Research Spotlight | NATURE: DNA of NETs Promotes Cancer Metastasis via CCDC25

2020-11-07Author:adminpraise:1

The team of Professor Erwei Song and Shicheng Su from Sun Yat-Sen University recently reported the new mechanism of DNA of Neutrophil extracellular traps (NETs) promoting cancer metastasis, indicating that NET-DNA acts as a chemotactic factor to attract cancer cells and a transmembrane DNA receptor that mediates NET-dependent metastasis. This research also suggests that targeting CCDC25 could be an appealing therapeutic strategy for the prevention of cancer metastasis.

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Fundamental Information:

Title: DNA of neutrophil extracellular traps promotes cancer metastasis via CCDC25

Journal: Nature

IF42.778(2019)

Institution of the first author: Sun Yat-Sen University, Guangzhou, China

Institution of the corresponding author:

Sun Yat-Sen University, Guangzhou, China

Guangzhou Regenerative Medicine and Health Guangdong Laboratory, Guangzhou, China

Elabscience® Products Cited:

Cat. No

Application

Detection target

Tested sample

E-EL-0028

ELISA

8-OHdG

DNA

Abstract

Neutrophil extracellular traps (NETs), which consist of chromatin DNA filaments coated with granule proteins, are released by neutrophils to trap microorganisms. Recent studies have suggested that the DNA component of NETs (NET-DNA) is associated with cancer metastasis in mouse models. However, the functional role and clinical importance of NET-DNA in metastasis in patients with cancer remain unclear.

Here we show that NETs are abundant in the liver metastases of patients with breast and colon cancers, and that serum NETs can predict the occurrence of liver metastases in patients with early-stage breast cancer. NET-DNA acts as a chemotactic factor to attract cancer cells, rather than merely acting as a ‘trap’ for them; in several mouse models, NETs in the liver or lungs were found to attract cancer cells to form distant metastases.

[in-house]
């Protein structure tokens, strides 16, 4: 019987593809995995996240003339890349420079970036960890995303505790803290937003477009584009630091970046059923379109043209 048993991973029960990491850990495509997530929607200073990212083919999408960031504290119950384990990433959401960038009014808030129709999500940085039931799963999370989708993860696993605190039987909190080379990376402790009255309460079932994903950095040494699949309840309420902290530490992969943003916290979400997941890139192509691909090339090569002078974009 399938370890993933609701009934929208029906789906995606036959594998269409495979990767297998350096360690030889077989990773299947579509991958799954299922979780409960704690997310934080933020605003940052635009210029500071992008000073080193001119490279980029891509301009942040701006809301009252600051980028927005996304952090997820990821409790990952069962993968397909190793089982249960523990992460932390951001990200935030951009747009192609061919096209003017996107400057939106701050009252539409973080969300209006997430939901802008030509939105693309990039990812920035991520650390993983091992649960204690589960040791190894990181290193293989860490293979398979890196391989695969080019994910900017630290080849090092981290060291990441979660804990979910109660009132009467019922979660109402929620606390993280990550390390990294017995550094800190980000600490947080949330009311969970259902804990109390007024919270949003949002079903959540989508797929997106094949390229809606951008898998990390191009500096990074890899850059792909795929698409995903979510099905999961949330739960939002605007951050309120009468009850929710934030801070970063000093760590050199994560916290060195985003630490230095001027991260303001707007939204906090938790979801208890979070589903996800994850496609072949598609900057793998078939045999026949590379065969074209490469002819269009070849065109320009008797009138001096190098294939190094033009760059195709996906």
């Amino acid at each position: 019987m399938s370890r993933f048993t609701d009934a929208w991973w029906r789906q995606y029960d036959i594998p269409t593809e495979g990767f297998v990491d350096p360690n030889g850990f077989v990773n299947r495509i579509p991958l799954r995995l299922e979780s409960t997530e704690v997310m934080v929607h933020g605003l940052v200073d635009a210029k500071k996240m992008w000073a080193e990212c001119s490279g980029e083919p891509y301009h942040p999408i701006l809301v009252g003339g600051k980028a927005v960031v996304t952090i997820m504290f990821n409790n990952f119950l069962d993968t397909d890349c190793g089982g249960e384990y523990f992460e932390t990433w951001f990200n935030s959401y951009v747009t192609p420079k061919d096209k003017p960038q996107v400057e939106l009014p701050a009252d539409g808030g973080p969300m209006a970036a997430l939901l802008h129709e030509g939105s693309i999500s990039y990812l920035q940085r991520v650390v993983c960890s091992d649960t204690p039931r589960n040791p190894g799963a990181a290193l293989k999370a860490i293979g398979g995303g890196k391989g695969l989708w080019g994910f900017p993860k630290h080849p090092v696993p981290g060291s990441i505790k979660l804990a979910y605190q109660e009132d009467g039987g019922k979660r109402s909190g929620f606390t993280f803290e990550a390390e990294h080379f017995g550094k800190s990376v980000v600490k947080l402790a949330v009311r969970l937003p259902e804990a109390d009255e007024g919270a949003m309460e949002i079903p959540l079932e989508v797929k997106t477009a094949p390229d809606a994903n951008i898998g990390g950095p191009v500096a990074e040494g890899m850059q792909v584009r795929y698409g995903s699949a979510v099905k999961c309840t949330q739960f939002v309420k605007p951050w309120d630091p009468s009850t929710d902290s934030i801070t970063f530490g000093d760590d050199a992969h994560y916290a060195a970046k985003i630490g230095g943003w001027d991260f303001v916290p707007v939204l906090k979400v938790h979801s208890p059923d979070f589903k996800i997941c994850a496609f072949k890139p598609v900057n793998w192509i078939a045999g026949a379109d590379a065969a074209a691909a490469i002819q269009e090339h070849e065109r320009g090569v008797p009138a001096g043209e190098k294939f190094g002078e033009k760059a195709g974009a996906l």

We identify the transmembrane protein CCDC25 as a NET-DNA receptor on cancer cells that senses extracellular DNA and subsequently activates the ILK–β-parvin pathway to enhance cell motility. NET-mediated metastasis is abrogated in CCDC25-knockout cells. Clinically, we show that the expression of CCDC25 on primary cancer cells is closely associated with a poor prognosis for patients.

Overall, we describe a transmembrane DNA receptor that mediates NET-dependent metastasis, and suggest that targeting CCDC25 could be an appealing therapeutic strategy for the prevention of cancer metastasis.

Highlights:

1. This research shows that NETs are abundant in the liver metastases of patients with breast and colon cancers and serum NETs can predict the occurrence of liver metastases in patients with early-stage breast cancer.

2. It was found that NET-DNA acts as a chemotactic factor to attract cancer cells.

3. The transmembrane protein CCDC25 as a NET-DNA receptor on cancer cells that senses extracellular DNA and subsequently activates the ILK–β-parvin pathway to enhance cell motility.

4. The researchers put forward that targeting CCDC25 could be an appealing therapeutic strategy for the prevention of cancer metastasis.

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